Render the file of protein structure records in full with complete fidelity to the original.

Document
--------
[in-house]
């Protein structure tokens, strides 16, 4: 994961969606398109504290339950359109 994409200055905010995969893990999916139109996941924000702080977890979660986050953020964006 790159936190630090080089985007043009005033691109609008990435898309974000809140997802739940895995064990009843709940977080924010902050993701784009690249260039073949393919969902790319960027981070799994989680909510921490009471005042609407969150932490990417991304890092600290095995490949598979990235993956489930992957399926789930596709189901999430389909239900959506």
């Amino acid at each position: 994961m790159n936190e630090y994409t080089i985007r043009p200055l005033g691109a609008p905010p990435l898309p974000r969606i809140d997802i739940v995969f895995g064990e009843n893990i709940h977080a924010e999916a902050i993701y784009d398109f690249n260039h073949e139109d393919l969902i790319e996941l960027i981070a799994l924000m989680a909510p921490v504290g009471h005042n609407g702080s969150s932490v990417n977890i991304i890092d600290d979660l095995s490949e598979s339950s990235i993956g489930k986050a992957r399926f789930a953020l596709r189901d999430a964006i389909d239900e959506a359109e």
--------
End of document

[in-house]
């Protein structure tokens, strides 16, 4: 994961969606398109504290339950359109 994409200055905010995969893990999916139109996941924000702080977890979660986050953020964006 790159936190630090080089985007043009005033691109609008990435898309974000809140997802739940895995064990009843709940977080924010902050993701784009690249260039073949393919969902790319960027981070799994989680909510921490009471005042609407969150932490990417991304890092600290095995490949598979990235993956489930992957399926789930596709189901999430389909239900959506």
């Amino acid at each position: 994961m790159n936190e630090y994409t080089i985007r043009p200055l005033g691109a609008p905010p990435l898309p974000r969606i809140d997802i739940v995969f895995g064990e009843n893990i709940h977080a924010e999916a902050i993701y784009d398109f690249n260039h073949e139109d393919l969902i790319e996941l960027i981070a799994l924000m989680a909510p921490v504290g009471h005042n609407g702080s969150s932490v990417n977890i991304i890092d600290d979660l095995s490949e598979s339950s990235i993956g489930k986050a992957r399926f789930a953020l596709r189901d999430a964006i389909d239900e959506a359109e």